Is an art-infused curriculum essential today?


As students become increasingly tech-savvy, traditional curriculums become more and more mundane and at times irrelevant.  Many instructors are now turning towards an art-infused curriculum to grasp the student's ever-waning attention.  In the past, many school districts cut the arts from their curriculums completely, now educators are asking, was this a good idea and how do we bring the arts back? To successfully integrate art into a curriculum, the approach must be like that of an artist, a robust process in which research is cultivated and nurtured, inspiring the learners to take a hands-on approach to their education.  Let’s look at a few ways instructors can successfully use the arts to stimulate their students.  


Think Like an Artist 

Think more about the whole picture and less about items you need to “check off”.  Instead of creating a list of things you want your students to learn, think about what you want them to realize.  For example, say you are an English teacher trying desperately to teach Shakespeare to your 11th-grade class.  BORING! They shout out.  And, yeah, probably so.  Take this opportunity to think like an artist, as a director more specifically.  Instead of “teaching” Macbeth, have the class become a production company.  Assign roles as costume designers, actors, director, make-up, lighting, promotions, and scriptwriters.  In this way, the students now have a hands-on approach to their learning and will enjoy the process more thereby learning more.  

Cultivate Your Learners 

Rather than seeing your class structure through a series of repetitive lesson plans, envision your students creating a product with a set schedule.  Give your students clear, albeit diverse, objectives to be met with a deadline then immerse your students in the project.  Empower them with the skills they will need to complete their project such as a timeline and opportunity for continuous critiques.  Run your classroom like a marketing office, where constant feedback from the instructor and their peers is crucial for students to redraft their work.  This involves students in the rich process of project completion from start to finish and makes sure students are engaged throughout the process and care about what they are learning.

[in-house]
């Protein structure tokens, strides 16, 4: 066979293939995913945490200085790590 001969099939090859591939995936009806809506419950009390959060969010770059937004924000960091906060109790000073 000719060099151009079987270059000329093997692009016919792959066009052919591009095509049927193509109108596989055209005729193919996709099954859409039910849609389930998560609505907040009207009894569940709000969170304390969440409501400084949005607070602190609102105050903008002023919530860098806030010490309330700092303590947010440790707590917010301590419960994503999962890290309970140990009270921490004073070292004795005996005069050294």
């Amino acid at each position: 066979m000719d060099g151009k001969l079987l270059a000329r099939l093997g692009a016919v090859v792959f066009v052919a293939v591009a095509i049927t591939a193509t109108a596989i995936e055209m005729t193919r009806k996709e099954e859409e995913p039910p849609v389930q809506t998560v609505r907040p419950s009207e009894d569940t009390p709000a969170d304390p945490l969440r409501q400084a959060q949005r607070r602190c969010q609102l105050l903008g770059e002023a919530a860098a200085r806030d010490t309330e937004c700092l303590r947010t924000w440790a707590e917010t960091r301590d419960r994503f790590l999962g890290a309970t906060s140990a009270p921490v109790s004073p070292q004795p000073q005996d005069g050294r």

Bring Learning to Life 

Fusing art with core curriculum content helps the students visualize their learning and brings sometimes difficult concepts into real-world applications.  By incorporating, music, sketching, acting, directing, and creativity of any kind, you will get engagement from students.  I spoke to a math teacher recently who was having a difficult time teaching Geometric proofs.  She had the idea to turn her Geometry class into a design studio.  Students designed fashion using geometry and then put on a fashion show.  The students were completely engaged throughout the project, and she saw exam scores go up 60 percent from the previous year.  


Art provides an emotional connection to the core content being taught in class.  Teaching learners how to create art not only engages students but also allows them the content to live through them, providing a purpose for communicating their knowledge to the world.  

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